Adelbert von Chamisso e o narcisismo primário
Parmentier, Sabine;
ágora: Estudos em Teoria Psicanalítica , 2005, DOI: 10.1590/S1516-14982005000200004
Abstract: chamisso was a german writer and poet born in an aristocratic french family emigrated to germany in 1792. this paper, inquiring into chamisso's tale "l'étrange histoire de peter schlemihl", his first issued writing, points to its autobiographical features that anticipate the life of its author even in its precise details. this paper shows how artistic sublimation allowed the writer to succeed in finding for himself a path towards scientific work and literary creation, and emphasizes that this kind of "intellectual acceptation" of the repressed could be seen as equivalent to the result of a psychoanalysis treatment.
,,etwas über Gleise" oder Versuchsanordnung ?ffentlicher Platz: Zu Lichtenbergs Sudelbuchaufzeichnung J 528
Mainberger, Sabine;
Pandaemonium Germanicum , 2010, DOI: 10.1590/S1982-88372010000100002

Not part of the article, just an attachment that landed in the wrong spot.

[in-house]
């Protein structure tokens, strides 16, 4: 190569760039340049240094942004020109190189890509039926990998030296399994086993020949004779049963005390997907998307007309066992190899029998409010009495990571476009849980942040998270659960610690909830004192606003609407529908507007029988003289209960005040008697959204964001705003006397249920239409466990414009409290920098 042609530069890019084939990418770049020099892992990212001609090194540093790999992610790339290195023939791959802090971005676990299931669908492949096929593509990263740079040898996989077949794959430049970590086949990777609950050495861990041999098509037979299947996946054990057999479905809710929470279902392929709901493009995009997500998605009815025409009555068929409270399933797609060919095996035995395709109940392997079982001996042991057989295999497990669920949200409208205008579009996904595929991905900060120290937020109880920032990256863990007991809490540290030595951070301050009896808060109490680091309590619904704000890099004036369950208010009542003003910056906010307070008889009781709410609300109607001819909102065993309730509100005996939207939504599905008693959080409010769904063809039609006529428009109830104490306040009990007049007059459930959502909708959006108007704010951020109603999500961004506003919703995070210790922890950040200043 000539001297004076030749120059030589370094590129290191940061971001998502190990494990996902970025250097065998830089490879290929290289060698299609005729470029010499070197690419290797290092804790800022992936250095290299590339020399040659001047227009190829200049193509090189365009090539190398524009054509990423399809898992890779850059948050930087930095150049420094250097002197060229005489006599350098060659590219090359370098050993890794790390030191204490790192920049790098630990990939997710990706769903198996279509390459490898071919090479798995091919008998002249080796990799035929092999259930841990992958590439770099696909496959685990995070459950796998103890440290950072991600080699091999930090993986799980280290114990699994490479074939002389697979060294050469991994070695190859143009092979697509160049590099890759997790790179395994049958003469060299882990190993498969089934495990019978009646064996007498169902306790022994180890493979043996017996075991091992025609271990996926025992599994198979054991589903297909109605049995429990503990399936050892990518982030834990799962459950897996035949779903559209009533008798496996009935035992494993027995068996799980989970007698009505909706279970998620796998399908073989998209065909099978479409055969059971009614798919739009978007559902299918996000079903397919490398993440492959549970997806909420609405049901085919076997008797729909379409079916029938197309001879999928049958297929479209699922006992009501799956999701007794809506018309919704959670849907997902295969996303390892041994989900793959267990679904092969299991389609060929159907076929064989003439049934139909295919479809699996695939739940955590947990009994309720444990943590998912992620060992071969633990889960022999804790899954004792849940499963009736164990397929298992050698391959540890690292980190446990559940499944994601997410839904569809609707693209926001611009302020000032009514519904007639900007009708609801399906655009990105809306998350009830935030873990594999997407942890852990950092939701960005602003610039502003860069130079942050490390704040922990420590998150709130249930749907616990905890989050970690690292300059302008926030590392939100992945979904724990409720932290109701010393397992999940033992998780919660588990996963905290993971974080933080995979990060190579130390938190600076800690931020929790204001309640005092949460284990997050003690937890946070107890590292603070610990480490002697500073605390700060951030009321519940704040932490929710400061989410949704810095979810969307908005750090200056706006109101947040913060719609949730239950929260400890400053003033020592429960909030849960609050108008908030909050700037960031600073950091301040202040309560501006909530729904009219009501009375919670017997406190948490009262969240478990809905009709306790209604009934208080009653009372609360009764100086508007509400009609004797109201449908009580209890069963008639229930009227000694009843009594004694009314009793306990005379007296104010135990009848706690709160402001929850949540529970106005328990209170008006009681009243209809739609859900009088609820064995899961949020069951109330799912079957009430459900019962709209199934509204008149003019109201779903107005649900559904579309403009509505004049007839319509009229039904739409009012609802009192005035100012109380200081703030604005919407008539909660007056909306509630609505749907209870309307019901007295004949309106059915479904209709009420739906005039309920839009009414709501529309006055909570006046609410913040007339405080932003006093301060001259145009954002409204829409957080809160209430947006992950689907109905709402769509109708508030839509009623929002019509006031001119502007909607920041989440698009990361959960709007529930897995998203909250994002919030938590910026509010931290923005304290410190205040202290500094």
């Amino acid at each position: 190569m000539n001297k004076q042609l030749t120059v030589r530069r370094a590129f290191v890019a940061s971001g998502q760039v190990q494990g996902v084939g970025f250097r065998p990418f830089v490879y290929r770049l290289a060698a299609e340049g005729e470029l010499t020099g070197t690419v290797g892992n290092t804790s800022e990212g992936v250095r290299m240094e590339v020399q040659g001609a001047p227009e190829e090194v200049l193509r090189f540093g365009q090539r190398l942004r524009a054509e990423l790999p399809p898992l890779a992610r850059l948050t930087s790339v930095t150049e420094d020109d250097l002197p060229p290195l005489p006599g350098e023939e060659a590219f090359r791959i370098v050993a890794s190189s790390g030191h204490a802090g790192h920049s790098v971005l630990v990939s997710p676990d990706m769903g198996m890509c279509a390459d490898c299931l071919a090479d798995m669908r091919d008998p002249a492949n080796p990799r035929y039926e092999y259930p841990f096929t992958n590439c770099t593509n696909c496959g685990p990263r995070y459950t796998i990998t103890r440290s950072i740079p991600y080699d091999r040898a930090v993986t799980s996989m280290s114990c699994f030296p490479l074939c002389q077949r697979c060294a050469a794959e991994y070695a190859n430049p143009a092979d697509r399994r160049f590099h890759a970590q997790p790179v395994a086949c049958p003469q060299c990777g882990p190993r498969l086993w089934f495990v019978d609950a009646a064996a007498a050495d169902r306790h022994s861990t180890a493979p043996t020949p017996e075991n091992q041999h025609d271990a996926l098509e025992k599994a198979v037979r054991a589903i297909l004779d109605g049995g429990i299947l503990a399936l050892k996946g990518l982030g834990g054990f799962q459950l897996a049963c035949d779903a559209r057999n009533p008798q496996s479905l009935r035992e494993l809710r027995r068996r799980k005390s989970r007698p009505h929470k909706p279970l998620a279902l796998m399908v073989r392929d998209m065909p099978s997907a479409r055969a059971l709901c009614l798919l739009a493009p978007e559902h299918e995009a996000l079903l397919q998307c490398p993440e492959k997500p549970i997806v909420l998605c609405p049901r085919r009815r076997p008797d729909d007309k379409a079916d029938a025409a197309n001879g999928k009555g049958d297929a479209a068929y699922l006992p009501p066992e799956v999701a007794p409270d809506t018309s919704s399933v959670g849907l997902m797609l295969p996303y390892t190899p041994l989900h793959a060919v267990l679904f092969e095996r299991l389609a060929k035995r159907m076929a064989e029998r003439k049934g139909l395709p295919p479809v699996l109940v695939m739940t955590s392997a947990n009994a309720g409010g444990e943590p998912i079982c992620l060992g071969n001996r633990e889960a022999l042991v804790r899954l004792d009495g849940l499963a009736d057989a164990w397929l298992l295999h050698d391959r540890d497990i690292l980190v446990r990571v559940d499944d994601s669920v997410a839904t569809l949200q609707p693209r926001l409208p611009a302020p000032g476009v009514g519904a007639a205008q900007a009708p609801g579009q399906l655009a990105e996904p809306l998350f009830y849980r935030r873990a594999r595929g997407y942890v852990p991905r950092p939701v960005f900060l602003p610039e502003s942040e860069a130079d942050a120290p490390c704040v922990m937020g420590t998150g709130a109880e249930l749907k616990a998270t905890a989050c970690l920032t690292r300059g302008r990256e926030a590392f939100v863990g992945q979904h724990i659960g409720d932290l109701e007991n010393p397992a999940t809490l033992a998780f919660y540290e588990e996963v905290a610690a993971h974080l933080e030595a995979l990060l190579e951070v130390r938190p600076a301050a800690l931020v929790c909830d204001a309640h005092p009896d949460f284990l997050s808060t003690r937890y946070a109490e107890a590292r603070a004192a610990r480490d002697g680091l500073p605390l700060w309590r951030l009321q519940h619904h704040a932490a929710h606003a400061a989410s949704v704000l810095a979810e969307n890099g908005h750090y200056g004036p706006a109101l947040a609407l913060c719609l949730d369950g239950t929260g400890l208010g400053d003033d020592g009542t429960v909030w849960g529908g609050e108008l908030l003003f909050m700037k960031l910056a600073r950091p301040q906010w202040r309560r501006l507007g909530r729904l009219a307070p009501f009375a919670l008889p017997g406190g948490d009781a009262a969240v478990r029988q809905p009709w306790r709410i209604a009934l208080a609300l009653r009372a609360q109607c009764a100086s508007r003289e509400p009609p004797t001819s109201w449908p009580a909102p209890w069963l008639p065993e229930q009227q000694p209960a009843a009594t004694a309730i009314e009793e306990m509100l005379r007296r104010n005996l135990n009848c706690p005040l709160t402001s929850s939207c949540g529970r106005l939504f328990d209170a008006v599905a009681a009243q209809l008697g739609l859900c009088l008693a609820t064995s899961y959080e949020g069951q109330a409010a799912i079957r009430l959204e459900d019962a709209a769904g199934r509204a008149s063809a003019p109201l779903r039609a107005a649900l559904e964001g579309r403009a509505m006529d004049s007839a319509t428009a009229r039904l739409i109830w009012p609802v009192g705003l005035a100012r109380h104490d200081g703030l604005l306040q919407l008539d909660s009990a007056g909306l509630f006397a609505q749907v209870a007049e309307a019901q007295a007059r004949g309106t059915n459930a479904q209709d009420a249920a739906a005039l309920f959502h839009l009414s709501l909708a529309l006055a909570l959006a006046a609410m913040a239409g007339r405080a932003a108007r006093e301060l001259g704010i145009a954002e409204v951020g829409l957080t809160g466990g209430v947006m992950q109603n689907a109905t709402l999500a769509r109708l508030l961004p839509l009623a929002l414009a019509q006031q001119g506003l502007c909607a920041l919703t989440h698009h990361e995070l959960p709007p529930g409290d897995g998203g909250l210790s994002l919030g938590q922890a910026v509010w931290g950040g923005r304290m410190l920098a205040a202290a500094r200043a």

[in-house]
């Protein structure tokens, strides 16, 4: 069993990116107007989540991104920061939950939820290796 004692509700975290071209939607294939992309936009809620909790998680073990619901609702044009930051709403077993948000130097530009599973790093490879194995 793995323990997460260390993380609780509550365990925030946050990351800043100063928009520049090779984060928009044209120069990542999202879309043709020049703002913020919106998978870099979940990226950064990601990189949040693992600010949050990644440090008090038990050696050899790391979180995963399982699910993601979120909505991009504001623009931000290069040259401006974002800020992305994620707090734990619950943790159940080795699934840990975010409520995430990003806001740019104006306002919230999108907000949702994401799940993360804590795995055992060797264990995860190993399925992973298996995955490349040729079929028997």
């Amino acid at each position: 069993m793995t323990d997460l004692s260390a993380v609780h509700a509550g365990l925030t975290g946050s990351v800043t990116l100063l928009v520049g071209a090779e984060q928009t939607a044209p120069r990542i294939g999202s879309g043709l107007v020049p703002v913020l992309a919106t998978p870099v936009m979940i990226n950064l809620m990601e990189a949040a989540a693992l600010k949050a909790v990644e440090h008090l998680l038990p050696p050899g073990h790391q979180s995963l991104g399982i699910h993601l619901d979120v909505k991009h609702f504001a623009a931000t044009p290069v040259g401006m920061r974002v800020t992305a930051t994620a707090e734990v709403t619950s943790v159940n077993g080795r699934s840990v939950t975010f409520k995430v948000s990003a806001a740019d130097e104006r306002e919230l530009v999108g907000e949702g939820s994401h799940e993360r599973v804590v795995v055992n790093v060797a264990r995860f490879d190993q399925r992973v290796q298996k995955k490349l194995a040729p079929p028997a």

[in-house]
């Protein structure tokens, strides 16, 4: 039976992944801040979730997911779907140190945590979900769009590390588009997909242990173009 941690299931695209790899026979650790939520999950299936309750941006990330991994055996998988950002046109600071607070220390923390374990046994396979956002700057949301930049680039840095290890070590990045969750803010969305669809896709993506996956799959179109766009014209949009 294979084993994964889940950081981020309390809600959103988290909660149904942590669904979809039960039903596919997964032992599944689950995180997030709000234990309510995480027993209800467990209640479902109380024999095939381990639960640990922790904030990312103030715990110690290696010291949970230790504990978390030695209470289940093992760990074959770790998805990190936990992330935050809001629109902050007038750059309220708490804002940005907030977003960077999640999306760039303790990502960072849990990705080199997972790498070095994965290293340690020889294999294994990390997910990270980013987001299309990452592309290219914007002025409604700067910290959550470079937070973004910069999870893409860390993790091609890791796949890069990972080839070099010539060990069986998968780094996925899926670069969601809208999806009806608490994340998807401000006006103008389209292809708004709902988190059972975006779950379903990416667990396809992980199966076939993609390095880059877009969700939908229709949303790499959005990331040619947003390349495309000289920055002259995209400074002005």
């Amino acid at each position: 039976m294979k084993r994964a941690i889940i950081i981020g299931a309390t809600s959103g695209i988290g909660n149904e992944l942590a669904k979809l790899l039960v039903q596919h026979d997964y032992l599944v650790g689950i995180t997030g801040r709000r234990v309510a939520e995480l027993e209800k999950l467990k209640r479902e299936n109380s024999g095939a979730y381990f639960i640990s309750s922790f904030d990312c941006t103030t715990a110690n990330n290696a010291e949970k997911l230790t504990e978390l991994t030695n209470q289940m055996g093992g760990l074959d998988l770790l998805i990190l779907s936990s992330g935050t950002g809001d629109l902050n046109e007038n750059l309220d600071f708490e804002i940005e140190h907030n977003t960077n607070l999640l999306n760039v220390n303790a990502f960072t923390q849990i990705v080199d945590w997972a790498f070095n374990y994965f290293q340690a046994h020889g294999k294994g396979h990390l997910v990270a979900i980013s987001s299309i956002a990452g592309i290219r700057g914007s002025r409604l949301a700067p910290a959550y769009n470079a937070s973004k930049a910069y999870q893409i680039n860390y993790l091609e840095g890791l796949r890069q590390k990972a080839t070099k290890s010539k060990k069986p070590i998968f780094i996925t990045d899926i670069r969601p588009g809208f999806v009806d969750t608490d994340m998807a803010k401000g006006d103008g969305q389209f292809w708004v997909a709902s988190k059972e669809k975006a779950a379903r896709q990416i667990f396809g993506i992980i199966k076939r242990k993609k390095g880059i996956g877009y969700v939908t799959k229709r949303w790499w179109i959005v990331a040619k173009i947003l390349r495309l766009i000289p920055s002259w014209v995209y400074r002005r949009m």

Abstract: the essay analyses the aphorism j 528 in lichtenberg's sudelbüchern as a model study of elementary questions and interests of the enlightenment, and as an example of the author's specific way of thinking and writing focusing on three aspects: 1) epistemological: lichtenberg's text deals with the relationship between reason and anthropological as well as social factors, offering a kind of genealogy of rational behavior; 2) methodological and poetological: the text is a paradigm of lichtenberg's transferring scientific method to non-scientific subjects; 3) reception: lichtenberg's poetics find their complement in a specific way of reading: the reader has to be as active as the writer and is invited to do similar scientific experiments as does the observer of the public place he reads about. in other notes in the sudelbücher, lichtenberg attends to problems of physiology and psychology of perception as, in the 20th century, they will be a main issue in the theory of gestalt. as lichtenberg's way of thinking and writing is a criticism of self imposed immaturity as well as of dogmatic rationalism, enlightenment itself is enlightened.